1. volumes -> We defined a volume at the end of the compose file and attached that volume to this docker image's /var/lib/mysql Because the internal memory of a docker image is ephemeral so if you stop the container all the data between the sessions will be lost which is not expected.

A volume can help us to avoid this by persisting the data between sessions.

  1. networks -> This helps us to connect the services together like a stitch

and on the express-typescript-docker service, add some new dependency

Use an alternative database

If you want to use another database (like PostgreSQL), this is very easy to do now. All you have to do is swap the MySQL service with something like the following.

postgresql-docker:
  image: postgres
  container_name: postgres-docker
  environment:
    - POSTGRES_PASSWORD=any_secret
  volumes:
    - postgresdata:/var/lib/postgresql/data
  ports:
    - "5432:5432"
  networks:
    - shared-network
  restart: on-failure

That's it! How easy was that? Are you interested in MongoDB? We can have that too!

mongodb-docker:
  image: mongo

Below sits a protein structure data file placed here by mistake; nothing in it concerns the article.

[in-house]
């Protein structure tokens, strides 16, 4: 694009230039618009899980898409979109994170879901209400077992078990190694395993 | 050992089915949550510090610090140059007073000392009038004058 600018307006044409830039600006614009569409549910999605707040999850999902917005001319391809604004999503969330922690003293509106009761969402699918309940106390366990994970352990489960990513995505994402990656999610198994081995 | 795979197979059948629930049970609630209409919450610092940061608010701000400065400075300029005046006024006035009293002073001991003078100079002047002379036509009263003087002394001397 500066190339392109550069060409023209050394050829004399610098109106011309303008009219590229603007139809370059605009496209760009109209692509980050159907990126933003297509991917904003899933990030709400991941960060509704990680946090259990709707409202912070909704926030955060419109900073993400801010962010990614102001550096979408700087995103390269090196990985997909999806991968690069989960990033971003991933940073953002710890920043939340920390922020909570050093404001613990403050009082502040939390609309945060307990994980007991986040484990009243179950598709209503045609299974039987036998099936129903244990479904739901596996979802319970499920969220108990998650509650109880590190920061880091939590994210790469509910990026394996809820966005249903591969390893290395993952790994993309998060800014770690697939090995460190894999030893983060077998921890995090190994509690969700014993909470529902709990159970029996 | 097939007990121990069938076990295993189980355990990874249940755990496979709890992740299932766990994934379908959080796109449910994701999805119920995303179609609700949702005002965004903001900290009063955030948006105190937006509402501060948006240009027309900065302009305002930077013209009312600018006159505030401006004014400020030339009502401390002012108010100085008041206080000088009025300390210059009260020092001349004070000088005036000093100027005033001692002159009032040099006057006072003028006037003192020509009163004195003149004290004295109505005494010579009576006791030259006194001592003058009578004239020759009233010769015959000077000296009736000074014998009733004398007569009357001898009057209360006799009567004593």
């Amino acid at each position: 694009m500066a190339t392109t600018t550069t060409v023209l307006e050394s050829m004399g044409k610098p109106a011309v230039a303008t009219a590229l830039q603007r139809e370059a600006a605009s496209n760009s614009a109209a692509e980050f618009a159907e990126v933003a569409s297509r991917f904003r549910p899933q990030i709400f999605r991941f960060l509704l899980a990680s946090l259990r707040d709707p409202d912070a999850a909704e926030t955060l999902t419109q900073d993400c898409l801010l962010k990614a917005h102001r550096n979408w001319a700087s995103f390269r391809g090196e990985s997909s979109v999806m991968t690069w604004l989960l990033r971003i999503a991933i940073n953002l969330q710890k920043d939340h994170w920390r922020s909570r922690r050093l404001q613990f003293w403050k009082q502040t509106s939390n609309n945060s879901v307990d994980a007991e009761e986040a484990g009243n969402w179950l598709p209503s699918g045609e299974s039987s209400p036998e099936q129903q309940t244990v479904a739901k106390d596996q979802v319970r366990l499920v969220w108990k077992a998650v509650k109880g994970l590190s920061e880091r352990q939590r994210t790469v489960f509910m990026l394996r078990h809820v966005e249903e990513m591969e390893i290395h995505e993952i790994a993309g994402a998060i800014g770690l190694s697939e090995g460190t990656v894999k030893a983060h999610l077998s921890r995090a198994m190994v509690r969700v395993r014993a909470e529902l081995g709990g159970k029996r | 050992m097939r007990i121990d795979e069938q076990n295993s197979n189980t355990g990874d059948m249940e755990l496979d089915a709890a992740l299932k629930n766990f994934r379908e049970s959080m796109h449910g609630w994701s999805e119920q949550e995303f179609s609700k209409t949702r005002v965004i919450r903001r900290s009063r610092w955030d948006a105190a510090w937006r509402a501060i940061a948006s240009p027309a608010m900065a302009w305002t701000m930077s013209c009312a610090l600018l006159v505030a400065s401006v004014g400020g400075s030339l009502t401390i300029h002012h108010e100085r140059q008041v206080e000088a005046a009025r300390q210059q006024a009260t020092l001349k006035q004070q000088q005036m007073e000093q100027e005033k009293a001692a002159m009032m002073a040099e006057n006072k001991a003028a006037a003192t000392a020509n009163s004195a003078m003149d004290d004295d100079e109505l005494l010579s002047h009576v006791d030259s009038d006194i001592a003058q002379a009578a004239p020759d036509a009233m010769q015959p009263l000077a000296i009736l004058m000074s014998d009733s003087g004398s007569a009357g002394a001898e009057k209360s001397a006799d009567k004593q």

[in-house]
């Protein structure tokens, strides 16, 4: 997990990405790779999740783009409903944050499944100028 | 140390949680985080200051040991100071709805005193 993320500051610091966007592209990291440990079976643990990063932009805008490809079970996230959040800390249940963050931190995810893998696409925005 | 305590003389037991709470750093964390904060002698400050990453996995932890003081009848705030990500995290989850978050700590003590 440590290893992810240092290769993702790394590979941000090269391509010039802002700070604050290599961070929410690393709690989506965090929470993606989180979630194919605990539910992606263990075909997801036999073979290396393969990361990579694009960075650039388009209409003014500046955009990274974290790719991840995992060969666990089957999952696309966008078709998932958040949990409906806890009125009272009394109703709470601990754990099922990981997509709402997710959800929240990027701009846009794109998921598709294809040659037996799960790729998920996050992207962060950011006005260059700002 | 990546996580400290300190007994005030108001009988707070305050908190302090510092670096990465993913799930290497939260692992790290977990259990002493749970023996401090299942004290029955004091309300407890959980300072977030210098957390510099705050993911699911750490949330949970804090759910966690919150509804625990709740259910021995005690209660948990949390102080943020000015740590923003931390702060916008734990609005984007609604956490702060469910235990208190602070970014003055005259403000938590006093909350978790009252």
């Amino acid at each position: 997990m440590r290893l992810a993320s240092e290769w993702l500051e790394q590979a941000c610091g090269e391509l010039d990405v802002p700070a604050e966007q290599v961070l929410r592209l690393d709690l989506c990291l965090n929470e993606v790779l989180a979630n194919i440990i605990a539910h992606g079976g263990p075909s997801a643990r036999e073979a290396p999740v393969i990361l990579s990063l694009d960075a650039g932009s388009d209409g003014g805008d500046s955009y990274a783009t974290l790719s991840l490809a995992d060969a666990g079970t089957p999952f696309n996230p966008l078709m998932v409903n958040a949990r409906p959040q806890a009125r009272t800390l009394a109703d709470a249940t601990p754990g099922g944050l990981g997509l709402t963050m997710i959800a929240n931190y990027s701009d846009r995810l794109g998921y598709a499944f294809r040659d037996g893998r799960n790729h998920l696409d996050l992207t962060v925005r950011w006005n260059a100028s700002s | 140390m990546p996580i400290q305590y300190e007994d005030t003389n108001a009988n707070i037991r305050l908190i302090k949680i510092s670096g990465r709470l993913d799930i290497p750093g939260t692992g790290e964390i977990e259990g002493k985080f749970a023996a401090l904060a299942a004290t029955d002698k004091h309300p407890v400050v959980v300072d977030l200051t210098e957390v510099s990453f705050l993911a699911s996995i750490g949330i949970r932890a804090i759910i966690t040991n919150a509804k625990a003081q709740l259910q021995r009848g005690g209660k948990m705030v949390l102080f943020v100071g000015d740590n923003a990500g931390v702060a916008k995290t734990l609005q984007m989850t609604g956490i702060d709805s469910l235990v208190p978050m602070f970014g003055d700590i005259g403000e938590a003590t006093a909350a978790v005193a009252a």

container_name: mongo-docker
  environment:
    - MONGO_INITDB_ROOT_USERNAME=root
    - MONGO_INITDB_ROOT_PASSWORD=any_secret
  volumes:
    - mongodata:/data/db
  ports:
    - "27017:27017"
  networks:
    - shared-network
  restart: on-failure

I hope you understand the power of docker in local development now. No installation, No configuration, No OS-specific Pain point!

Update the server

Now we will need to modify the configuration for a server like the following.

depends_on:
  - mysql-docker
networks:
  - express-mysql-network
restart: on-failure

The depends_on part defines that we should wait for the Database to get up and running and then start the application server.

Test it

So we have a good configuration now, but how to test that? Let's run the container first.

docker-compose up

This will correctly get the Database and the application server up.

Connect to Database using adminer.

Let's take advantage of docker a bit more. There is a good application called adminer that is a database tool that allows us to inspect many databases.

Let's add that to our docker-compose.yml file as well. Under the service add the following

  adminer:
    image: adminer
    container_name: adminer-docker
    depends_on:
      - mysql-docker
    ports:
      - '8080:8080'
    networks:
      - express-mysql-network
    restart: on-failure

Let's run the docker-compose up again and go to http://localhost:8080/. There you will see a login page. Use the following credential there to log in to the Database.

server: MySQL-docker
username: root
password: any_password